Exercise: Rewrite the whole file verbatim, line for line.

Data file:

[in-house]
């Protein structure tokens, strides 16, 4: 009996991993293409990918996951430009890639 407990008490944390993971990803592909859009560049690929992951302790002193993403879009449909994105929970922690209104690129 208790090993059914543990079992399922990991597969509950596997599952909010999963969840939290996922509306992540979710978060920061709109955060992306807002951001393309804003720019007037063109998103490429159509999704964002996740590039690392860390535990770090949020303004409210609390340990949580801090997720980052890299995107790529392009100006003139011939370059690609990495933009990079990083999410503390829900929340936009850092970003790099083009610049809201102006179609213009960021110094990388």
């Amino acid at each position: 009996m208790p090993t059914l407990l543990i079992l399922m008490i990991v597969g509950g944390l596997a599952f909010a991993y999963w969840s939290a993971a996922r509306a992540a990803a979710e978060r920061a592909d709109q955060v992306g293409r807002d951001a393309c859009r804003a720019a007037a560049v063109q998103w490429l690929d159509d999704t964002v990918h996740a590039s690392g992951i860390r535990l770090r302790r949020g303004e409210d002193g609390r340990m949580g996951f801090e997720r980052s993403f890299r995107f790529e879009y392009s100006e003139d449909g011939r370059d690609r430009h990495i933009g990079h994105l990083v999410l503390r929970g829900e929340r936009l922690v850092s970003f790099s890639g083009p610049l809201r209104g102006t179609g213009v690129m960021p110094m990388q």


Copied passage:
[in-house]
């Protein structure tokens, strides 16, 4: 009996991993293409990918996951430009890639 407990008490944390993971990803592909859009560049690929992951302790002193993403879009449909994105929970922690209104690129 208790090993059914543990079992399922990991597969509950596997599952909010999963969840939290996922509306992540979710978060920061709109955060992306807002951001393309804003720019007037063109998103490429159509999704964002996740590039690392860390535990770090949020303004409210609390340990949580801090997720980052890299995107790529392009100006003139011939370059690609990495933009990079990083999410503390829900929340936009850092970003790099083009610049809201102006179609213009960021110094990388």
């Amino acid at each position: 009996m208790p090993t059914l407990l543990i079992l399922m008490i990991v597969g509950g944390l596997a599952f909010a991993y999963w969840s939290a993971a996922r509306a992540a990803a979710e978060r920061a592909d709109q955060v992306g293409r807002d951001a393309c859009r804003a720019a007037a560049v063109q998103w490429l690929d159509d999704t964002v990918h996740a590039s690392g992951i860390r535990l770090r302790r949020g303004e409210d002193g609390r340990m949580g996951f801090e997720r980052s993403f890299r995107f790529e879009y392009s100006e003139d449909g011939r370059d690609r430009h990495i933009g990079h994105l990083v999410l503390r929970g829900e929340r936009l922690v850092s970003f790099s890639g083009p610049l809201r209104g102006t179609g213009v690129m960021p110094m990388q």